Treatments and drugsBy Mayo Clinic staff
Depending on the circumstances, your child's doctor may recommend:
- Over-the-counter fiber supplements or stool softeners. If your child doesn't get a lot of fiber in his or her diet, adding an over-the-counter fiber supplement, such as Metamucil or Citrucel, might help. However, your child needs to drink at least 32 ounces (0.95 liters) of water daily for these products to work well. Check with your child's doctor to find out the right dose for your child's age and weight. Glycerin suppositories can be used to soften the stool in infants and in children who can't swallow pills. Talk with your child's doctor about the right way to use these products.
- A laxative or enema. If an accumulation of fecal material creates a blockage, your child's doctor may suggest a laxative or enema to help remove the blockage. Examples include polyethylene glycol (MiraLax, others) and mineral oil. However, mineral oil isn't recommended for infants because they may inhale it into their lungs, causing pneumonia. Never give your child a laxative or enema without the doctor's OK and instructions on the proper dose.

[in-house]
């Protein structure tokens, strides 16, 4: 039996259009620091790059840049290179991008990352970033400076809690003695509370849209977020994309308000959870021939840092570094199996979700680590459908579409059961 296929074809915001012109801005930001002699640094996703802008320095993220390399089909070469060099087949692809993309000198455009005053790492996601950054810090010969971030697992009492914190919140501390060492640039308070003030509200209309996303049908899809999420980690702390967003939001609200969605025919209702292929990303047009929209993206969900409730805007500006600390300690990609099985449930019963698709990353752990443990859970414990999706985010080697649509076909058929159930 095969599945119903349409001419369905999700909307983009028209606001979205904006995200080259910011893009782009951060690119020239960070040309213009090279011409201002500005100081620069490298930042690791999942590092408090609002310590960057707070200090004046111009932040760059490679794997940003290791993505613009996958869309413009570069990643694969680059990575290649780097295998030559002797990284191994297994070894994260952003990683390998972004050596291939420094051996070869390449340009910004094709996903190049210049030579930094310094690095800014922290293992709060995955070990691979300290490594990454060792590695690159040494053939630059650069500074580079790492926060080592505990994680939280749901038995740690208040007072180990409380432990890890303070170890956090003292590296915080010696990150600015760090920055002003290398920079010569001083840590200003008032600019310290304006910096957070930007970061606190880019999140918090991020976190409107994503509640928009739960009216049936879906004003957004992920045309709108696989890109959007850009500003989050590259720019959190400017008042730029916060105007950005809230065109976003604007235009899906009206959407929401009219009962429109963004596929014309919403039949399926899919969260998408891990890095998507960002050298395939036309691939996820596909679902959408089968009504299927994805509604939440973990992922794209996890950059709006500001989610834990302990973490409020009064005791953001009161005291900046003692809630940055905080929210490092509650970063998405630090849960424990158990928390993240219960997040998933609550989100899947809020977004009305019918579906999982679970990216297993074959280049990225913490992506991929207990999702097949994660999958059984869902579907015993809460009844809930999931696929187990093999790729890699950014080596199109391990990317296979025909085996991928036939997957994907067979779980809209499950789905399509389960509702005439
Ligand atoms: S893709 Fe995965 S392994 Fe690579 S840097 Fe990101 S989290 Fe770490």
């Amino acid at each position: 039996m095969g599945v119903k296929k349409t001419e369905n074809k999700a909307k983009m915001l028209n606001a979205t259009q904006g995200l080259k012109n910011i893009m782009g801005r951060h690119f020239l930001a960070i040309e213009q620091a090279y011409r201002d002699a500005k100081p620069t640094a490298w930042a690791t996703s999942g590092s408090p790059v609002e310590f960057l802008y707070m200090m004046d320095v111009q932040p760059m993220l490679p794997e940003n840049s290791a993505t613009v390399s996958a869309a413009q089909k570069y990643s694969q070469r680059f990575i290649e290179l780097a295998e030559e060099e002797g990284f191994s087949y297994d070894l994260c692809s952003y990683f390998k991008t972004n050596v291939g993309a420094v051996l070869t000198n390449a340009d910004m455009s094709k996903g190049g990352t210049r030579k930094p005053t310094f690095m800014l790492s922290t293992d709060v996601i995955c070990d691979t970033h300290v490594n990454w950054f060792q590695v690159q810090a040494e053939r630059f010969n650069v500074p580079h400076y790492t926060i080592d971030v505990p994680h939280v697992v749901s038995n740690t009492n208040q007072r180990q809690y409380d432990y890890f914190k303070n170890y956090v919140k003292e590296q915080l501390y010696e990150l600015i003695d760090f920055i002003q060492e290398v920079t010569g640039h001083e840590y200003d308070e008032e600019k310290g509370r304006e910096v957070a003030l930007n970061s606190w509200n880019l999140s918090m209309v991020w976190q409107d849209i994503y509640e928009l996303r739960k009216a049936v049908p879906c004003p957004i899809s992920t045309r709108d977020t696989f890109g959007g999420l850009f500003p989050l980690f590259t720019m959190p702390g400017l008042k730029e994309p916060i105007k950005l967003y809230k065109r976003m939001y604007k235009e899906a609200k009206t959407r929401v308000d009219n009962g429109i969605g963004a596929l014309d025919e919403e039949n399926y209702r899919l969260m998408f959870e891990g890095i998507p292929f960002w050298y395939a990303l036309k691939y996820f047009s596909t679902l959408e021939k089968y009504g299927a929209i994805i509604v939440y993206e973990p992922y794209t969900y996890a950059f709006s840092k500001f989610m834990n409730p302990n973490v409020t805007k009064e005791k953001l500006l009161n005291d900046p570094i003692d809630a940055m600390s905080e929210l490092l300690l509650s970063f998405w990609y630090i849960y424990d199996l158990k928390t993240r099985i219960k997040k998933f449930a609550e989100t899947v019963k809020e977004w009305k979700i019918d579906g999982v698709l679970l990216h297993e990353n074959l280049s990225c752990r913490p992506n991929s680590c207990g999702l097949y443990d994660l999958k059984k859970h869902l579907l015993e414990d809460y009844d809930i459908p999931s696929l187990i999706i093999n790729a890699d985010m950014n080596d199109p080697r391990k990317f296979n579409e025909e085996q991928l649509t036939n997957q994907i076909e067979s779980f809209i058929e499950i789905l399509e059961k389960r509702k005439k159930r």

- Hospital enema. Sometimes a child may be so severely constipated that he or she needs to be hospitalized for a short time to be given a stronger enema that will clear the bowels. This is called disimpaction.
- Surgery, rarely. In general, surgery isn't necessary for constipation in children. Exceptions may include constipation caused by a lack of contractions in the colon, Hirschsprung's disease or spinal cord abnormalities.
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